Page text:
Cypripedium parviflorum

Cypripedium parviflorum, commonly known as yellow lady's slipper[4] or moccasin flower,[5] is a lady's slipper orchid native to North America.[3] It is widespread, ranging from Alaska south to Arizona and Georgia.[6] It grows in fens, wetlands, shorelines, and damp woodlands.[7]

Cypripedium parviflorum
Cypripedium parviflorum var. makasin
Mackinac Island, Michigan

Secure (NatureServe)[2]
Scientific classification edit
Kingdom: Plantae
Clade: Tracheophytes
Clade: Angiosperms
Clade: Monocots
Order: Asparagales
Family: Orchidaceae
Subfamily: Cypripedioideae
Genus: Cypripedium
C. parviflorum
Binomial name
Cypripedium parviflorum
  • Cypripedium luteum var. parviflorum (Salisb.) Raf.
  • Criosanthes parviflora (Salisb.) Raf.
  • Calceolus parviflorus (Salisb.) Nieuwl.
  • Cypripedium calceolus var. parviflorum (Salisb.) Fernald
  • Cypripedium hirsutum var. parviflorum (Salisb.) Rolfe
  • Cypripedium bulbosum var. parviflorum (Salisb.) Farw.
  • Cypripedium calceolus subsp. parviflorum (Salisb.) Hultén


  • Plant: 16 to 60 cm tall, reported to 80 cm elswhere: stem, bracts, and leaves pubescent; flower stem rises 10 cm above leaves; one flower, rarely two.
  • Roots: few to many slender roots to 4 cm long on jointed rhizome.
  • Leaves: ovate lanceolate, cauline, plicate, four to six on blooming plants, from 9 ⨉ 4 cm to 14 ⨉ 5 cm; covered with fine hairs on underside; a few hairs on topside.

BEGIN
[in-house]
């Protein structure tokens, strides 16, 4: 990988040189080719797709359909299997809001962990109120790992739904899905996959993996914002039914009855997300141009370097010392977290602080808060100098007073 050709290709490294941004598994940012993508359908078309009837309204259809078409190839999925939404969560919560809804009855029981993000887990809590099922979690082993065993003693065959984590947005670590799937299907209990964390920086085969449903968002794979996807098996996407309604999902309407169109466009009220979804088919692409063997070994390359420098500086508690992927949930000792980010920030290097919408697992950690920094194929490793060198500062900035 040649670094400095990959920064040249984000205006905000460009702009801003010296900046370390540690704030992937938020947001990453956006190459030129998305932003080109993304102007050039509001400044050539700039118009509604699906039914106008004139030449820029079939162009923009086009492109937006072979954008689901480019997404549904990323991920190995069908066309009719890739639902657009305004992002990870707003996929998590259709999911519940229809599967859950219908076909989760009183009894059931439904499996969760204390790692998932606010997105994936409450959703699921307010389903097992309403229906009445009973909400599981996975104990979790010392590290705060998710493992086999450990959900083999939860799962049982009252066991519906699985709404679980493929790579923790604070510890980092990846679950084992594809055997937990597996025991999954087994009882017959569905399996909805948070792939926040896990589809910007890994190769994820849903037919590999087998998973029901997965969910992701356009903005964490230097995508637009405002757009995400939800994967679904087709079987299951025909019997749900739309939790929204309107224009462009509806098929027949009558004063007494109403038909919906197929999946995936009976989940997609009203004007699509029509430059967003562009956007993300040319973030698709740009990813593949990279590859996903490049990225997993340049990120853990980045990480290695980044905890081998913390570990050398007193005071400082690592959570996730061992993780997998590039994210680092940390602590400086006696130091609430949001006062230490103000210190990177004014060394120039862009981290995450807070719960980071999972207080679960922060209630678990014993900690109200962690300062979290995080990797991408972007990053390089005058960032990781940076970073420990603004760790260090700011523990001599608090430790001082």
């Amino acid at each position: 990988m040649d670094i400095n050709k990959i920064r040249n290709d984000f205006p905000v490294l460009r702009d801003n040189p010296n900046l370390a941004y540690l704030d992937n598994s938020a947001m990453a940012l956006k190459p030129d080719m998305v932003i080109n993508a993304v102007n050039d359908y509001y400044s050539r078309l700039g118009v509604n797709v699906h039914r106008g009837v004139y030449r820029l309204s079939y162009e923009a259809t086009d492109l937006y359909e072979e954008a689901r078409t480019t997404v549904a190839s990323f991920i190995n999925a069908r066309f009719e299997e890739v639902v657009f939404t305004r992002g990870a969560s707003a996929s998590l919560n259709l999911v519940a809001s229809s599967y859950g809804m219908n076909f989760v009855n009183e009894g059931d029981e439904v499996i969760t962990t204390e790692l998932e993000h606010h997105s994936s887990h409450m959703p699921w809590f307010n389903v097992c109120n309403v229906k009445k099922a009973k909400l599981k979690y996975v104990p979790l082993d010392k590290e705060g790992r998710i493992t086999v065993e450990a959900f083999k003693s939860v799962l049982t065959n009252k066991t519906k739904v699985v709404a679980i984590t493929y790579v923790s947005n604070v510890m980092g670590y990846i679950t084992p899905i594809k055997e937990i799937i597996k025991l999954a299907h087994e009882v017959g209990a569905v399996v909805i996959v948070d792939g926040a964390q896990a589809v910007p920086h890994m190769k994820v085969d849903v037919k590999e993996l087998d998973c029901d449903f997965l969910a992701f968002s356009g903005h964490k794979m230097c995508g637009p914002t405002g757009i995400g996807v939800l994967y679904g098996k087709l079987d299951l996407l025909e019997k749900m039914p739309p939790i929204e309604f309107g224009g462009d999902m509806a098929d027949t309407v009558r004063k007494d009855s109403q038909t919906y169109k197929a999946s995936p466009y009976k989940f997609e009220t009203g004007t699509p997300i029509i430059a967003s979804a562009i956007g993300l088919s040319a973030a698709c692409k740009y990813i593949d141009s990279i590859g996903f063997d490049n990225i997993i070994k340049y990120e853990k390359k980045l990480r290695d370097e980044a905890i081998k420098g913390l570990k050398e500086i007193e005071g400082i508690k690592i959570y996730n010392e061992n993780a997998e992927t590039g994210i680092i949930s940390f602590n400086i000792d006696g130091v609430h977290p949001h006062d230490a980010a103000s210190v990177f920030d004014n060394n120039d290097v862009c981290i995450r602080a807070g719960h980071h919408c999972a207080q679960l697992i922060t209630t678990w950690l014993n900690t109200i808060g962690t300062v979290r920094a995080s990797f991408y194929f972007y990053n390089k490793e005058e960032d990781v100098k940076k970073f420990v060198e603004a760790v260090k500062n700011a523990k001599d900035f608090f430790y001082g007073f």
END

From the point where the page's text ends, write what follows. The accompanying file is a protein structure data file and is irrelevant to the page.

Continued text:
• Floral bracts: ovate lanceolate bract at base of ovary, 7 ⨉ 2 cm.
  • Flowers: bright yellow pouch with greenish to reddish sepals and petals; up to 10 cm high ⨉ 10 cm wide.
  • Sepals: yellowish green with reddish stripes that turn to dots near pouch, fine hairs on back and edges; dorsal sepal ovate lanceolate, slightly concave, 4 ⨉ 2.2 cm; synsepal ellipitic, slightly concave; slight notch at tip, 3.2 ⨉ 1.4 cm.
  • Petals: linear, acute, yellowish green with reddish stripes that turn to dots at pouch; 5.5 cm long ⨉ 0.7 cm wide; fine hairs on back along well-defined central ridge; few hairs on inner one-third toward pouch.
  • Lip: bright yellow obovoid (pouch- or slipper-shaped), 3.2 cm wide ⨉ 4.0 cm high; opening 1.2 ⨉ 2.0 cm, with incurved margin; red dotted stripes on veins and faint reddish dots on inside and back of pouch.
  • Column: light green with red dots at base, 1.5 cm high; two fertile anthers, one to either side; staminode yellow with red dots, arrowhead-shaped, with V form (folded); pollinia yellow sticky masses.
  • Capsule: ellipsoidal, pubescent, 2.2 to 3 cm long ⨉ 0.6 to 1.3 cm in diameter


C. parviflorum is a highly variable species, which is a result of both hybridization and phenotypic plasticity.[8]

Four varieties are widely recognized. They are:[9]

  • C. parviflorum var. exiliens SheviakAlaska
  • C. parviflorum var. makasin (Farwell) Sheviak – commonly called the "northern yellow lady's-slipper";[10] widely distributed over much of Canada and the northern United States